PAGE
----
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Source: Small Island Developing States

By Joern Geisselmann, Mona-Lisa Limbach, Saionara König-Reis, and Peter Koblowsky

In the coming months, six countries will work together to strengthen comprehensive, inclusive, and participatory monitoring of the Sustainable Development Goals (SDGs) while leaving no one behind. The initiative aims to promote the use of non-official data in SDG monitoring. It is the result of a collaboration between the network Partners for Review (implemented by the German development agency Deutsche Gesellschaft für Internationale Zusammenarbeit GmbH, or GIZ), the Danish Institute for Human Rights and the International Civil Society Centre.

The participating countries are Canada, Costa Rica, Ghana, Nepal, Philippines, and the Palestinian Territories. State and non-State actors from each of these countries will participate in a series of virtual workshops to discuss sustained data collaboration in these countries. This initiative will build on existing attempts to create  multi-actor data ecosystems for the SDGs, and will draw from the expertise of national, multilateral, and international partners, including the UN Statistics Division and the World Bank.

With ten years left to achieve the SDGs, there are encouraging developments towards recognizing additional data sources to complement official statistics for SDG monitoring, including data produced by civil society organizations and human rights institutions. In countries such as Bangladesh, India, Kenya, and Nepal, for example, civil society is working through the Leave No One Behind Partnership to collect and use community-generated data to fill knowledge gaps in local-level SDG monitoring and to better understand local drivers of vulnerability and marginalization.

National human rights institutions (NHRI), moreover, have been instrumental in providing data based on their monitoring mandate, and collaborating with national statistical offices (NSOs) to promote a human rights-based approach to data collection, disaggregation, dissemination, and analysis. For example, in Denmark, the NHRI contributed to the development of national SDG indicators and provided data on the situation of persons with disabilities. In Kenya, the NHRI supports the collection of data on persons with albinism and intersex persons, in addition to helping to develop methodologies for data collection on some of the indicators for SDG 16 (peace, justice, and strong institutions).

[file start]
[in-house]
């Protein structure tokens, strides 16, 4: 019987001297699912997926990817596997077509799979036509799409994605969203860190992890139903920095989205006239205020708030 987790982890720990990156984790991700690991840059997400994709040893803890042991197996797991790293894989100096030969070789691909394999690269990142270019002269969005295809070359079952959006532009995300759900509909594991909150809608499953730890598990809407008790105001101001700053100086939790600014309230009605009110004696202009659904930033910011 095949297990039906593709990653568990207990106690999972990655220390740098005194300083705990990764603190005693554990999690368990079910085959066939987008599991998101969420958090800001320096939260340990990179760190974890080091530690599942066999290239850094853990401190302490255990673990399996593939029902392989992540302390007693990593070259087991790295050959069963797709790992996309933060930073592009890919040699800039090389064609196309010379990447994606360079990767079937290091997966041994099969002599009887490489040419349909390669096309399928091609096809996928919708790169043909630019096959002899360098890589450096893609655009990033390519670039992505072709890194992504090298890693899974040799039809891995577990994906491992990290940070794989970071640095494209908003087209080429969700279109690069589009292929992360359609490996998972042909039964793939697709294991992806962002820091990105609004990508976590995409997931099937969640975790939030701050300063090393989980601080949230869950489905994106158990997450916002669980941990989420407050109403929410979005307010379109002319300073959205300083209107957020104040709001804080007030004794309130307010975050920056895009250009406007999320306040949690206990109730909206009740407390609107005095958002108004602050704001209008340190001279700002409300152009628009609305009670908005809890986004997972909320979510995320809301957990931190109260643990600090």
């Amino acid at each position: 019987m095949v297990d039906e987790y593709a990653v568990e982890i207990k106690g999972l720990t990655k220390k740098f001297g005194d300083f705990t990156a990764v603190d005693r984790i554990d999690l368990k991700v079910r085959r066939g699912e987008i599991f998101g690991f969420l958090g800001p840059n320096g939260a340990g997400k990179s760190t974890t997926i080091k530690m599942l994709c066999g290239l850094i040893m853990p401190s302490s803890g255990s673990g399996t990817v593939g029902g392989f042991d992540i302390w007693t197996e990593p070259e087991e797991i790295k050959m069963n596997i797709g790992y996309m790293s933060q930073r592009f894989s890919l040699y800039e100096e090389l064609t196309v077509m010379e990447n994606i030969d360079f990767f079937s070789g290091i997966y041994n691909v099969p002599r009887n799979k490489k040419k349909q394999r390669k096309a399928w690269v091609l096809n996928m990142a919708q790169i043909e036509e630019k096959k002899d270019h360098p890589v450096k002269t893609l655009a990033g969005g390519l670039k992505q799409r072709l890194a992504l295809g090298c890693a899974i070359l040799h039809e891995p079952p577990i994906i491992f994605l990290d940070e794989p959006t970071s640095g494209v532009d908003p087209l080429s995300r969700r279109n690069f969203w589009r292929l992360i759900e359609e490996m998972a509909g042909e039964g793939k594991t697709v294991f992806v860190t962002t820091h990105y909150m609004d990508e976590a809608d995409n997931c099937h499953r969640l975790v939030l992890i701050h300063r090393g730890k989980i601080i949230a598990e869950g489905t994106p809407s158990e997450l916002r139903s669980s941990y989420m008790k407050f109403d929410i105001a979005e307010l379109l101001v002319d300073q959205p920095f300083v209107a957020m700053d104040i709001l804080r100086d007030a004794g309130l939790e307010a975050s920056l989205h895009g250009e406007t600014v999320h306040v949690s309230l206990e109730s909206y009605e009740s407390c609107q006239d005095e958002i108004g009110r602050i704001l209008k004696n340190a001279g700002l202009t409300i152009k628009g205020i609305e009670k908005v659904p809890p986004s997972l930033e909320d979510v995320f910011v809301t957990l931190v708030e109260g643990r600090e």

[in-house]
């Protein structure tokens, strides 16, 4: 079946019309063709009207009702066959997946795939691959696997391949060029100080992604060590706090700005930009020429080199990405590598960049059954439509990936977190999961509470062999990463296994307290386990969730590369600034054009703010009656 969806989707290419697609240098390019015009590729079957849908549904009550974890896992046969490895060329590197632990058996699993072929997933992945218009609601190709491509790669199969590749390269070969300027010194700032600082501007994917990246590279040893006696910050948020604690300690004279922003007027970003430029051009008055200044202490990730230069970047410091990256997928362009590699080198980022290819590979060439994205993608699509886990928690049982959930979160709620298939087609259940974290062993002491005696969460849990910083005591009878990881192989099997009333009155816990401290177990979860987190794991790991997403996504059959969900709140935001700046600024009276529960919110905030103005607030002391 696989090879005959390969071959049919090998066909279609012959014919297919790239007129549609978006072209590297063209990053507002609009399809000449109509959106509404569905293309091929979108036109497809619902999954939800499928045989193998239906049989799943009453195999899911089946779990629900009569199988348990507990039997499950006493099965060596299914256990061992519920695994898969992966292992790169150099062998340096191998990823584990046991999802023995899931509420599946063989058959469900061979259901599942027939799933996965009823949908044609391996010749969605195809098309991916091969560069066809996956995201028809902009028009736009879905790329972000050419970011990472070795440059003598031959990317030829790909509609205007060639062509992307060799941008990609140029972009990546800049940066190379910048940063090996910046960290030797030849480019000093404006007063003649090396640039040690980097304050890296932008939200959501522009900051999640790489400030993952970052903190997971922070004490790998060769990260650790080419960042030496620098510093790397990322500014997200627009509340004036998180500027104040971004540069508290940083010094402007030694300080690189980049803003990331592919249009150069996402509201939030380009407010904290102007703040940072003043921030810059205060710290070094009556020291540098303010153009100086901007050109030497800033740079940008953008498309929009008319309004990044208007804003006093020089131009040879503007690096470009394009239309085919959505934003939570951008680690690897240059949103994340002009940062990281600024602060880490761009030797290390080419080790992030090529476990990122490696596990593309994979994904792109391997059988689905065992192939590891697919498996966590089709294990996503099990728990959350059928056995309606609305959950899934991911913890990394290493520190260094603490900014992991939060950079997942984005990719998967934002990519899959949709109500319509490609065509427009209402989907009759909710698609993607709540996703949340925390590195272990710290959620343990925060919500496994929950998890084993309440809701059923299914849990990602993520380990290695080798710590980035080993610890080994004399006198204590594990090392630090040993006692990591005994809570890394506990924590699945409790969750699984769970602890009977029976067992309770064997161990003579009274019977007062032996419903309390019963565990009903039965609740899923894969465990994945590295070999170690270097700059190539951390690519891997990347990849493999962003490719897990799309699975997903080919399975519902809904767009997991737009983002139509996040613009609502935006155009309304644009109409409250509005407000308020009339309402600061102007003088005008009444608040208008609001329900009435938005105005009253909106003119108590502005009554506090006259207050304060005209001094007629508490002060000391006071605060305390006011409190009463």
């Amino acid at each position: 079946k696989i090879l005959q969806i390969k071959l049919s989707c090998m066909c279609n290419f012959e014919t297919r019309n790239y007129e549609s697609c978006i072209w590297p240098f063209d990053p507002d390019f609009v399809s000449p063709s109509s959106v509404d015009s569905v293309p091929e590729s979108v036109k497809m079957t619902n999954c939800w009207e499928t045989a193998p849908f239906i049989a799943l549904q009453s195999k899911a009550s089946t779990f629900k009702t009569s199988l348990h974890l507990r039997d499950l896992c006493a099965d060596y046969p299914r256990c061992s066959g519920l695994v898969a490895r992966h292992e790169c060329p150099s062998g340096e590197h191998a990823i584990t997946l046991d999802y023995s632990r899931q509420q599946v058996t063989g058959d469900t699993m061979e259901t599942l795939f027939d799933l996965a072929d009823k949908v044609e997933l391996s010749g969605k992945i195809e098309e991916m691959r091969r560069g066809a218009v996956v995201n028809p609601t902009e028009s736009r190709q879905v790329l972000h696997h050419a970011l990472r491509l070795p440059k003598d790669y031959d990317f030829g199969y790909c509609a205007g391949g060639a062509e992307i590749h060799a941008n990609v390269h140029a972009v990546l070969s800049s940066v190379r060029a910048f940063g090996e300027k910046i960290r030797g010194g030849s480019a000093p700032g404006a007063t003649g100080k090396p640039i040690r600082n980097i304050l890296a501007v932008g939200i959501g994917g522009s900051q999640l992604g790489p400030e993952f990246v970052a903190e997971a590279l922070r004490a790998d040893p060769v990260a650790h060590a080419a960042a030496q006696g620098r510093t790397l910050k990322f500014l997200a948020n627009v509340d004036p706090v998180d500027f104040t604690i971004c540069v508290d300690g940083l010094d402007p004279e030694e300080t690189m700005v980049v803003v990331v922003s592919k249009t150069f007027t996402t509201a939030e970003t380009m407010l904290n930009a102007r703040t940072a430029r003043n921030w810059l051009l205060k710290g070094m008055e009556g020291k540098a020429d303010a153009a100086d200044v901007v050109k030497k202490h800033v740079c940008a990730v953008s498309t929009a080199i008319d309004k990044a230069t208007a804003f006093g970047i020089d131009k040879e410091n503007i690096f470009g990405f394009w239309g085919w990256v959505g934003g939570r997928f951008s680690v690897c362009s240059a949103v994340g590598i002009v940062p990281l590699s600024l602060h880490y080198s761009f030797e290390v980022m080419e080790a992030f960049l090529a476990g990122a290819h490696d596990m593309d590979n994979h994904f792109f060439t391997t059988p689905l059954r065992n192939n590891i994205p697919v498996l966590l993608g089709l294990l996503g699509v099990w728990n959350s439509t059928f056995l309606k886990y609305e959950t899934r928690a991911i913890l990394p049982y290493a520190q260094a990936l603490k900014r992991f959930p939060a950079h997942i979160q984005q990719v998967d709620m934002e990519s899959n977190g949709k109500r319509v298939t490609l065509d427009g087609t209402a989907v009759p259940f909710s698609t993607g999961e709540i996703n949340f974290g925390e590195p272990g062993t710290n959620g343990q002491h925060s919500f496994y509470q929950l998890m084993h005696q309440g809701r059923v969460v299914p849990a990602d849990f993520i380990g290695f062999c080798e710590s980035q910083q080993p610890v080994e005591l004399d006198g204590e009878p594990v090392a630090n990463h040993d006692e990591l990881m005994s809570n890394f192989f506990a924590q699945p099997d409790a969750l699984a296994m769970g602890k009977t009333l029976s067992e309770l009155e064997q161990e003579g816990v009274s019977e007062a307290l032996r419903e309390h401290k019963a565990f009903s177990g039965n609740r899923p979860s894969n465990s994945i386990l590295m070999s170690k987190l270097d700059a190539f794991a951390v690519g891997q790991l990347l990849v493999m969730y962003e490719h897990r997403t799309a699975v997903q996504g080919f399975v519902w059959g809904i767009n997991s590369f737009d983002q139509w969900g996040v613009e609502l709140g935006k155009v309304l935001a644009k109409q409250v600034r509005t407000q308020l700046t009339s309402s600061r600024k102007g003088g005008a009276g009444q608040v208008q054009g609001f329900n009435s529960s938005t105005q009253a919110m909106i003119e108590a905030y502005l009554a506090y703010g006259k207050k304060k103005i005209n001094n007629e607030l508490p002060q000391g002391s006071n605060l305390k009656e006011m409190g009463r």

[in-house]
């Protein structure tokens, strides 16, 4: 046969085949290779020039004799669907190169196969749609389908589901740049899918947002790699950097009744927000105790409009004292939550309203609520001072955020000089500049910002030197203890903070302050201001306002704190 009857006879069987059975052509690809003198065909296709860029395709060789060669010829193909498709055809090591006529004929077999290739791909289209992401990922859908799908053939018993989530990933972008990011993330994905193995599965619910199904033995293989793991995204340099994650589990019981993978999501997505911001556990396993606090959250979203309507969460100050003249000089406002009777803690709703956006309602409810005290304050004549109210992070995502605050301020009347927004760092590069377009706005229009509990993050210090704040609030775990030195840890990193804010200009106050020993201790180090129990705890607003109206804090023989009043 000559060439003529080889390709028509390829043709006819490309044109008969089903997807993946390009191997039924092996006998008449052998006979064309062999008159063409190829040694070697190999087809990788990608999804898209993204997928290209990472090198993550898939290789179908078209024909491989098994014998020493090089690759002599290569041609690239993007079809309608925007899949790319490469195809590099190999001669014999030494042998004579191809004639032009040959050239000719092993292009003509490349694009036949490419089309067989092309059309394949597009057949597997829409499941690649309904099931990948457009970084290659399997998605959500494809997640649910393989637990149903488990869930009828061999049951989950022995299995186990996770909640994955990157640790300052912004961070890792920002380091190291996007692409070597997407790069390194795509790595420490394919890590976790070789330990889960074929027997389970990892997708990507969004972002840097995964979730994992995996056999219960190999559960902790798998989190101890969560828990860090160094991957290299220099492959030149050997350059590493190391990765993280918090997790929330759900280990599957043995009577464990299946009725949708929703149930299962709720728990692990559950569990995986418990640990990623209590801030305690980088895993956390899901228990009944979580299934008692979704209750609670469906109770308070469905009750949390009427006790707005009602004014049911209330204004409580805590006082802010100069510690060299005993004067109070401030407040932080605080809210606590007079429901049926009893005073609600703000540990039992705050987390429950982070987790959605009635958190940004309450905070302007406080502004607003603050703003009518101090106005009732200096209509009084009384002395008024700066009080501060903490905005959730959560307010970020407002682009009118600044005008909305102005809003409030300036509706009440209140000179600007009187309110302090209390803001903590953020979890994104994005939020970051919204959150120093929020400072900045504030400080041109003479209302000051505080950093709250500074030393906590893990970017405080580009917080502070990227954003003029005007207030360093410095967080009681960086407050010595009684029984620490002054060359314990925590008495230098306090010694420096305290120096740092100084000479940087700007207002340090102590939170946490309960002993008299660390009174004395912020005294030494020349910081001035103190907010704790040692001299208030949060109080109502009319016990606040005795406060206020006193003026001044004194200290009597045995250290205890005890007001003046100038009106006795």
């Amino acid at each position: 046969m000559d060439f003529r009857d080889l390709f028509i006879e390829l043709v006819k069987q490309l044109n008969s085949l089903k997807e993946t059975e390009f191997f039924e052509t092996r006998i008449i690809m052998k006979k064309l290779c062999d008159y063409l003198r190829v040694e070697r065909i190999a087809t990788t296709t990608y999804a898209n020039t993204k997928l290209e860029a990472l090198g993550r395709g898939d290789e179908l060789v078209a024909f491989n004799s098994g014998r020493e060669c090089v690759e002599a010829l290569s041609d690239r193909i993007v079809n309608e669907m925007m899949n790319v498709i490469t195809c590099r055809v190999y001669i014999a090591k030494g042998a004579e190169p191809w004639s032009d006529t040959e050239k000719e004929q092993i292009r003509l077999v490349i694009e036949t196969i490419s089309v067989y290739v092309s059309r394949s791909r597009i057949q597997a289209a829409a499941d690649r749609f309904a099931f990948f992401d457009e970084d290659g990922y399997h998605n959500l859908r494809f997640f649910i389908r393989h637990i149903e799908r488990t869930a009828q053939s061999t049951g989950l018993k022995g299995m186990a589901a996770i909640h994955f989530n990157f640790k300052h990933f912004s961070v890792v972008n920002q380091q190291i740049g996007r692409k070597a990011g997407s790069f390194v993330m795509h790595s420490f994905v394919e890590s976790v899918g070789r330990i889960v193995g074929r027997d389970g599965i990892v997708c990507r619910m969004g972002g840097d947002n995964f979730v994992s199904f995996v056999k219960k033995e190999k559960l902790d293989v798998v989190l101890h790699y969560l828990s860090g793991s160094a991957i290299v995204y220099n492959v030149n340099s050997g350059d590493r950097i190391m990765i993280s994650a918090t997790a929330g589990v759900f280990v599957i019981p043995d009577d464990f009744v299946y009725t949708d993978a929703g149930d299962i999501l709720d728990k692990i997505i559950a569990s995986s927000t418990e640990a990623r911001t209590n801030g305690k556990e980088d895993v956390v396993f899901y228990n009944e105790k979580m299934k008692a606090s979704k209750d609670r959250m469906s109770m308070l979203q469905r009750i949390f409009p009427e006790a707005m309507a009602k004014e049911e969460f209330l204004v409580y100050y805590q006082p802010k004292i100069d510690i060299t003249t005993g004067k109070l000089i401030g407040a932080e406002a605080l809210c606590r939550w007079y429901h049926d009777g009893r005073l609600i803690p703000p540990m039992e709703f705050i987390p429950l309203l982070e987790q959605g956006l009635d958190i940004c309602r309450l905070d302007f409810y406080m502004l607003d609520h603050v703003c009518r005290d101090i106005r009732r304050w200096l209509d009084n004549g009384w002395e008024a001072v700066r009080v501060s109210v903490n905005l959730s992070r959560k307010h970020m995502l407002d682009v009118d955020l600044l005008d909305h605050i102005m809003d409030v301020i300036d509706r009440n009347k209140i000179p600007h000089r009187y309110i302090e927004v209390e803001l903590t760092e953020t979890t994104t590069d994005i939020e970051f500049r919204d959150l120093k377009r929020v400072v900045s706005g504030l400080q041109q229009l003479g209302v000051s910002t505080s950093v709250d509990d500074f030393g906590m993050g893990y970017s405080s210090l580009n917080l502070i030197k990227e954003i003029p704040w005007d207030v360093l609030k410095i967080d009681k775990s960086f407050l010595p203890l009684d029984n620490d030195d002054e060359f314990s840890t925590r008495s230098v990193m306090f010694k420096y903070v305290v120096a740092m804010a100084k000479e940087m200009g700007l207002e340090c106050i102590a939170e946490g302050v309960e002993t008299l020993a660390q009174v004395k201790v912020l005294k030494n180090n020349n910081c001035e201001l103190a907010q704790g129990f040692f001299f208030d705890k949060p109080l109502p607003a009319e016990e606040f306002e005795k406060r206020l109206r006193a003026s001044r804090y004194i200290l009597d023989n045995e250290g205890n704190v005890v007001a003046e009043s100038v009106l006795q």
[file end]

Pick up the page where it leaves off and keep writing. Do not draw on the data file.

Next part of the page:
These examples illustrate the benefits of harnessing the capacities and expertise of a wide range of national actors to fulfill the ambition of the 2030 Agenda of producing qualitative data to ensure that no one is left behind. It is in this spirit that NSOs, NHRIs, SDG coordination units and civil society from six countries will come together in a virtual room to build multi-stakeholder data partnerships for the SDGs.

The initiative will kick off with the first workshop on 28 October. Over a few months, the group will tackle persistent challenges related to creating data partnerships, such as building trust among the stakeholders, identifying data gaps, and mapping relevant data producers to fill those gaps. Participants will explore how to jointly elaborate methodologies and approaches, reflecting the different stakeholders’ roles and capabilities.

This initiative seeks to create a safe platform for participants to discuss and consolidate mutual learnings with their peers in-country and among countries, while exploring concrete steps towards a strengthened SDG data ecosystem in their own national context. Ultimately, the process aims to provide participating countries with the necessary toolset to initiate a pilot multi-stakeholder collaboration in their country.

The workshops will connect with national processes to foster the participation of additional stakeholders. The results will be shared within the Partners for Review network and other relevant international fora, so that more countries can benefit from the outcomes.

This guest article is authored by: Joern Geisselmann, Advisor, Partners for Review; Mona-Lisa Limbach, Junior Advisor, Partners for Review; Saionara König-Reis, Programme Manager, Data & Accountability Programme, Danish Institute for Human Rights; and Peter Koblowsky, Senior Partnership Manager, International Civil Society Centre.

This article is part of a series from the Leave No one Behind partnership (including the International Civil Society Centre (ICSC), Development Initiatives (DI) and IISD). The series assesses COVID-19’s long-term impacts and efforts to make voices heard and count. The next months will be critical to helping those hardest hit.

Funding for this series is being provided by Robert Bosch Stiftung and Economic and Social Development Canada. If you would like to contribute a story from the front lines of leaving no one behind amid COVID-19, please contact Faye Leone ( or Stefan Jungcurt ( 

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